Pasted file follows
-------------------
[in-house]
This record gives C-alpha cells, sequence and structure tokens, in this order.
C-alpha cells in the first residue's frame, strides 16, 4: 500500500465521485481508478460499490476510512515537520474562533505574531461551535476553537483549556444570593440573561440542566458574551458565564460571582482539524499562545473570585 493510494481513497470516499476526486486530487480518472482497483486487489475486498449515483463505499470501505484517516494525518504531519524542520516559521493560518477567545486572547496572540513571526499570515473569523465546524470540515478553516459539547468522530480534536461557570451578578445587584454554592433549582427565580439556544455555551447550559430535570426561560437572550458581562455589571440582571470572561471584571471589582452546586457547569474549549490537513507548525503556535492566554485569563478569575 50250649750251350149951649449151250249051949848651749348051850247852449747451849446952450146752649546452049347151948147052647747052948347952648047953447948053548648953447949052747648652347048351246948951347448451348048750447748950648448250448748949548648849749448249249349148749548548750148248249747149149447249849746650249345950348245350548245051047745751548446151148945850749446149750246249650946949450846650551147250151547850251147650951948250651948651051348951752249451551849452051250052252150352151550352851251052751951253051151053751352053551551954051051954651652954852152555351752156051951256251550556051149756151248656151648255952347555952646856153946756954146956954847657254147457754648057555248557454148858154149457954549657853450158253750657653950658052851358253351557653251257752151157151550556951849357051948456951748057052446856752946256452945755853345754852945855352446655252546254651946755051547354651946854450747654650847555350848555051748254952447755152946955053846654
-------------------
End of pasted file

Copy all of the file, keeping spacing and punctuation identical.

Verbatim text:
[in-house]
This record gives C-alpha cells, sequence and structure tokens, in this order.
C-alpha cells in the first residue's frame, strides 16, 4: 500500500465521485481508478460499490476510512515537520474562533505574531461551535476553537483549556444570593440573561440542566458574551458565564460571582482539524499562545473570585 493510494481513497470516499476526486486530487480518472482497483486487489475486498449515483463505499470501505484517516494525518504531519524542520516559521493560518477567545486572547496572540513571526499570515473569523465546524470540515478553516459539547468522530480534536461557570451578578445587584454554592433549582427565580439556544455555551447550559430535570426561560437572550458581562455589571440582571470572561471584571471589582452546586457547569474549549490537513507548525503556535492566554485569563478569575 50250649750251350149951649449151250249051949848651749348051850247852449747451849446952450146752649546452049347151948147052647747052948347952648047953447948053548648953447949052747648652347048351246948951347448451348048750447748950648448250448748949548648849749448249249349148749548548750148248249747149149447249849746650249345950348245350548245051047745751548446151148945850749446149750246249650946949450846650551147250151547850251147650951948250651948651051348951752249451551849452051250052252150352151550352851251052751951253051151053751352053551551954051051954651652954852152555351752156051951256251550556051149756151248656151648255952347555952646856153946756954146956954847657254147457754648057555248557454148858154149457954549657853450158253750657653950658052851358253351557653251257752151157151550556951849357051948456951748057052446856752946256452945755853345754852945855352446655252546254651946755051547354651946854450747654650847555350848555051748254952447755152946955053846654